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Scott’s Sunday charge comes unstuck at US Open

PHOTO: Adam Scott, Facebook

WHEN Adam Scott’s driver on hole number 13 at Pebble Beach Golf Links sailed out of bounds this morning, his hopes of winning the 2019 US Open went with it.

The Adelaide-born Aussie was nine-under stepping up to the tee at the 453-yard par four – just four strokes behind eventual winner Gary Woodland at the time – having sunk four birdies and an eagle to be six-under in his final round with six holes still to play.

Scott had entered the 119th US Open Championship full of confidence, coming off a second-place finish at the Memorial Tournament a fortnight earlier, and a T8 finish at the PGA Championship in May.

His iron striking had been in great form, while his putting – which has been his kryptonite in the past – looked as good as it had in a long time.

He had carded rounds of 70, 69 and 71 over the first three days of the US Open before his fast start on Sunday.

However, the 13th hole ended up being the 38-year-old’s undoing.

Scott’s blocked drive sailed over the right-side boundary fence, and he finished the hole with a double bogey after his bogey putt just scraped by the left lip.

It was his first double bogey of the tournament.

He bounced back with a birdie on 14, but his putting problems reared their ugly head on 16 when he missed a three-footer for par, ramming it some 13-feet past the cup.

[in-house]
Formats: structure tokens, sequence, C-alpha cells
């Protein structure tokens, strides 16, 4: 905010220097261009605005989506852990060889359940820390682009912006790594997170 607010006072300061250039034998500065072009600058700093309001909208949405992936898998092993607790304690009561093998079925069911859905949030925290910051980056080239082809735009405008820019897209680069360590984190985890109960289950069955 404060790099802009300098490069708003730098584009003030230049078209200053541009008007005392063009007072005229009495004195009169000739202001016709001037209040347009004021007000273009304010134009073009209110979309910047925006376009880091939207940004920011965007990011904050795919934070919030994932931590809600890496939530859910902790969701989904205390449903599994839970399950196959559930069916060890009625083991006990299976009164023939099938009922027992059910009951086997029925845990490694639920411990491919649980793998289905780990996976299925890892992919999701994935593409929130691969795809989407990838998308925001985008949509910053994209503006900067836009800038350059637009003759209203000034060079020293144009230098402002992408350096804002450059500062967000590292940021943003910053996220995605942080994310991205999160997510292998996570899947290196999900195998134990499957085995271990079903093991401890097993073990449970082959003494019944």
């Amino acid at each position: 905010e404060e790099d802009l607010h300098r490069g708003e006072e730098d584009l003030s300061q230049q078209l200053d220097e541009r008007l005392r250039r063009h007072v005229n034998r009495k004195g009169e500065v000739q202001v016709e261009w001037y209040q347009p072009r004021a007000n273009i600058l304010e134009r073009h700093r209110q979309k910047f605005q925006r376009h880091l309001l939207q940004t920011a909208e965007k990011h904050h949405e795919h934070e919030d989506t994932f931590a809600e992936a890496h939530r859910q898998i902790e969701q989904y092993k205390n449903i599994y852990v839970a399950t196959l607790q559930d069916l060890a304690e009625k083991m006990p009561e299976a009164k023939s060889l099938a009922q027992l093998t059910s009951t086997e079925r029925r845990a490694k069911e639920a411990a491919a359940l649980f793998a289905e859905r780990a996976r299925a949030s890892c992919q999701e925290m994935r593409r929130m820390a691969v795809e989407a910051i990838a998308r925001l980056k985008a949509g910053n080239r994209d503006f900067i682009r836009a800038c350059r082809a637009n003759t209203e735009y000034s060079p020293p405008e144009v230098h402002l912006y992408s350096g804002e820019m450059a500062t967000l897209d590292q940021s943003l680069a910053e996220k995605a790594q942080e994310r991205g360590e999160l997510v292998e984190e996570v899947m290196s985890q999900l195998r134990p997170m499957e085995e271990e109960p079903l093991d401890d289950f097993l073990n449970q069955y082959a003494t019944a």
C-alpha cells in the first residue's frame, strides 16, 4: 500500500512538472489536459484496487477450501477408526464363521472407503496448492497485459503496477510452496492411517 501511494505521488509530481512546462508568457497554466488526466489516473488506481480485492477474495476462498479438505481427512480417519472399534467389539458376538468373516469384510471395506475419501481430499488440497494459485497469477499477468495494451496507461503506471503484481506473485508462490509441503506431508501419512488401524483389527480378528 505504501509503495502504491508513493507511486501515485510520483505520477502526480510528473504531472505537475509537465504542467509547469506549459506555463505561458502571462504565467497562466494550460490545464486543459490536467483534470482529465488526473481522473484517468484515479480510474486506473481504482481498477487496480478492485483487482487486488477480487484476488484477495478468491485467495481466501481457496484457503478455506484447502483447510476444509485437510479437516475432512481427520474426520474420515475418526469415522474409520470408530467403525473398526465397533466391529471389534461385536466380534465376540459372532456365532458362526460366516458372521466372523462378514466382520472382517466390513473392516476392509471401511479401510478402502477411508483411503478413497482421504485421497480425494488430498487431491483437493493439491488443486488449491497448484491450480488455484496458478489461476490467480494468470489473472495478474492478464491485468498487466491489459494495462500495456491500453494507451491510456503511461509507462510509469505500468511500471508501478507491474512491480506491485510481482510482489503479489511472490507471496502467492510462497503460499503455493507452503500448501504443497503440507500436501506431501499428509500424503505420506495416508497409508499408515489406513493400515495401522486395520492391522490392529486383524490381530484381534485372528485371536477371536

It’s something many hackers can relate to, but it’s not often you see it in the pros.

However, unlike many weekend warriors, Scott made the long putt coming back to escape with bogey.

Another bogey followed, and he finished the tournament tied for seventh at six-under.

For Australian golf fans – myself included – it was great to see an Aussie right in contention at a major.

Scott played exceptionally through 12 holes on the final day to give himself a chance at winning, and in the end it was one errant shot that derailed his Sunday charge.

He appears to have rediscovered his best – he currently sits 15th on the 2019 PGA money list – and hopefully it isn’t long before he adds to his 13 PGA tour victories.

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Grady grew up in Bordertown in the state’s South East, around 10 minutes from the Victorian border, and is a Geelong Cats tragic and a lover of sports. Grady has worked in the journalism field for more than six years at a number of regional newspapers. He plays cricket for Trinity Old Scholars, and doesn’t mind teeing it up at some of the fantastic golf courses scattered across Adelaide and its surrounding regions.